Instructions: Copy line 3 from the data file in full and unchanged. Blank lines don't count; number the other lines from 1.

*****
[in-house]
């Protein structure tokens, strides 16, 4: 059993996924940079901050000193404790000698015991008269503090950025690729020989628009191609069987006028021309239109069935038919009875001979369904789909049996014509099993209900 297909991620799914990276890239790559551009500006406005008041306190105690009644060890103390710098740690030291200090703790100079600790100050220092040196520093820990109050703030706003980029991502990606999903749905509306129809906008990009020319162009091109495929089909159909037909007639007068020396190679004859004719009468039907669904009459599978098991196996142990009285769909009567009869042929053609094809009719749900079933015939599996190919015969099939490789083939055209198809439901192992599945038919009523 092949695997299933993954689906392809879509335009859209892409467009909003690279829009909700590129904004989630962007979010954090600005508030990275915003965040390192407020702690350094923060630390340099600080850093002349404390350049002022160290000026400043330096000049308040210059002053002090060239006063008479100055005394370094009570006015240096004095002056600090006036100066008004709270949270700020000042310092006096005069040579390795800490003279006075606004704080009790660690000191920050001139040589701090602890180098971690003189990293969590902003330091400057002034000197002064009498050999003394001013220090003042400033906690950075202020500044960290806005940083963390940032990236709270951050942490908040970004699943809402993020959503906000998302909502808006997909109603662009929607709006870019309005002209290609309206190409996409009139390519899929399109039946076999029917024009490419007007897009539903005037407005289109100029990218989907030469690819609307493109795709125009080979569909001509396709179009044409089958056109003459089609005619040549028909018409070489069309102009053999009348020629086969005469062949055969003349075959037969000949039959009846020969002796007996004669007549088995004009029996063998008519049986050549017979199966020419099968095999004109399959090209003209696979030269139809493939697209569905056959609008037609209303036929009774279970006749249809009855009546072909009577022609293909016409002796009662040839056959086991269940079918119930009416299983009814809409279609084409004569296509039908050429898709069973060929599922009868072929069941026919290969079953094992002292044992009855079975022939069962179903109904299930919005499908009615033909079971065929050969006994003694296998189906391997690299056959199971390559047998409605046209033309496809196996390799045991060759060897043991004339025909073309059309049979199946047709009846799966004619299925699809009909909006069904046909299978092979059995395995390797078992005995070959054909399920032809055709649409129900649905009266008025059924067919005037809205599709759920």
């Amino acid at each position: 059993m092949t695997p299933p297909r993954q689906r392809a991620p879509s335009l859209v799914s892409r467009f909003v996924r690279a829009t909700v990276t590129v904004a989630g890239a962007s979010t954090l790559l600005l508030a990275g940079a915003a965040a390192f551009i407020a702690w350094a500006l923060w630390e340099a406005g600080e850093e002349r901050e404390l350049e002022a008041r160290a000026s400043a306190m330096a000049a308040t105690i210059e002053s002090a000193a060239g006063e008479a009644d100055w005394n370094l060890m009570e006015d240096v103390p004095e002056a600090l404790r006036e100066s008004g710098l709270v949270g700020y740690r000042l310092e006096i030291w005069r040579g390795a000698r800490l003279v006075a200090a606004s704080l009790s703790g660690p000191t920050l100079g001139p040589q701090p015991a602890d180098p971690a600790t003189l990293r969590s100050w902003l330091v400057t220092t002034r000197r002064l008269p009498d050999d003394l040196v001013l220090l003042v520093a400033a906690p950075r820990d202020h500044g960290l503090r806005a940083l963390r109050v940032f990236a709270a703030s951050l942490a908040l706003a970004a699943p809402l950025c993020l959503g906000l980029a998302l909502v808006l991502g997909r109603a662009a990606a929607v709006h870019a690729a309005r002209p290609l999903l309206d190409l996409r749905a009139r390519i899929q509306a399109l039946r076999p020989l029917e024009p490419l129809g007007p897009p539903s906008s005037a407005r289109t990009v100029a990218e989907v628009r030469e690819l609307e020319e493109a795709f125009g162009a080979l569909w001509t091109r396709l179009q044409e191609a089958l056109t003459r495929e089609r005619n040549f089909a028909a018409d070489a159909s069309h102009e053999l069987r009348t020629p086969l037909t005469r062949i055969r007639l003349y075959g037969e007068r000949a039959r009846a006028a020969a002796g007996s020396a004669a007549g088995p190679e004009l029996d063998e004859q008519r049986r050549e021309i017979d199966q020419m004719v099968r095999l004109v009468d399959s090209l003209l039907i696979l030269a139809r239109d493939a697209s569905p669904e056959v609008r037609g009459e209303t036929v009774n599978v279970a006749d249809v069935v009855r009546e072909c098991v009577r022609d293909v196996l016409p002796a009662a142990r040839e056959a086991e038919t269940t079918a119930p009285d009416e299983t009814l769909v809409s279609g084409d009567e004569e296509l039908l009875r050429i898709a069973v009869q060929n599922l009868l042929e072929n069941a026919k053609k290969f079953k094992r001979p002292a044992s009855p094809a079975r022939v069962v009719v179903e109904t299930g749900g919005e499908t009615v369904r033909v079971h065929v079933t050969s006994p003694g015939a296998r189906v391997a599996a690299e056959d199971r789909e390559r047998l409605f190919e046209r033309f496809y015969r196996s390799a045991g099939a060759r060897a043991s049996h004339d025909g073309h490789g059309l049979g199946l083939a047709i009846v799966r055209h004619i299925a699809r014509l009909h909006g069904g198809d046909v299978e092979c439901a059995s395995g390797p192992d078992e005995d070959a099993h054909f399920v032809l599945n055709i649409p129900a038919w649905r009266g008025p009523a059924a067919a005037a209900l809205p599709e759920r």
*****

């Amino acid at each position: 059993m092949t695997p299933p297909r993954q689906r392809a991620p879509s335009l859209v799914s892409r467009f909003v996924r690279a829009t909700v990276t590129v904004a989630g890239a962007s979010t954090l790559l600005l508030a990275g940079a915003a965040a390192f551009i407020a702690w350094a500006l923060w630390e340099a406005g600080e850093e002349r901050e404390l350049e002022a008041r160290a000026s400043a306190m330096a000049a308040t105690i210059e002053s002090a000193a060239g006063e008479a009644d100055w005394n370094l060890m009570e006015d240096v103390p004095e002056a600090l404790r006036e100066s008004g710098l709270v949270g700020y740690r000042l310092e006096i030291w005069r040579g390795a000698r800490l003279v006075a200090a606004s704080l009790s703790g660690p000191t920050l100079g001139p040589q701090p015991a602890d180098p971690a600790t003189l990293r969590s100050w902003l330091v400057t220092t002034r000197r002064l008269p009498d050999d003394l040196v001013l220090l003042v520093a400033a906690p950075r820990d202020h500044g960290l503090r806005a940083l963390r109050v940032f990236a709270a703030s951050l942490a908040l706003a970004a699943p809402l950025c993020l959503g906000l980029a998302l909502v808006l991502g997909r109603a662009a990606a929607v709006h870019a690729a309005r002209p290609l999903l309206d190409l996409r749905a009139r390519i899929q509306a399109l039946r076999p020989l029917e024009p490419l129809g007007p897009p539903s906008s005037a407005r289109t990009v100029a990218e989907v628009r030469e690819l609307e020319e493109a795709f125009g162009a080979l569909w001509t091109r396709l179009q044409e191609a089958l056109t003459r495929e089609r005619n040549f089909a028909a018409d070489a159909s069309h102009e053999l069987r009348t020629p086969l037909t005469r062949i055969r007639l003349y075959g037969e007068r000949a039959r009846a006028a020969a002796g007996s020396a004669a007549g088995p190679e004009l029996d063998e004859q008519r049986r050549e021309i017979d199966q020419m004719v099968r095999l004109v009468d399959s090209l003209l039907i696979l030269a139809r239109d493939a697209s569905p669904e056959v609008r037609g009459e209303t036929v009774n599978v279970a006749d249809v069935v009855r009546e072909c098991v009577r022609d293909v196996l016409p002796a009662a142990r040839e056959a086991e038919t269940t079918a119930p009285d009416e299983t009814l769909v809409s279609g084409d009567e004569e296509l039908l009875r050429i898709a069973v009869q060929n599922l009868l042929e072929n069941a026919k053609k290969f079953k094992r001979p002292a044992s009855p094809a079975r022939v069962v009719v179903e109904t299930g749900g919005e499908t009615v369904r033909v079971h065929v079933t050969s006994p003694g015939a296998r189906v391997a599996a690299e056959d199971r789909e390559r047998l409605f190919e046209r033309f496809y015969r196996s390799a045991g099939a060759r060897a043991s049996h004339d025909g073309h490789g059309l049979g199946l083939a047709i009846v799966r055209h004619i299925a699809r014509l009909h909006g069904g198809d046909v299978e092979c439901a059995s395995g390797p192992d078992e005995d070959a099993h054909f399920v032809l599945n055709i649409p129900a038919w649905r009266g008025p009523a059924a067919a005037a209900l809205p599709e759920r």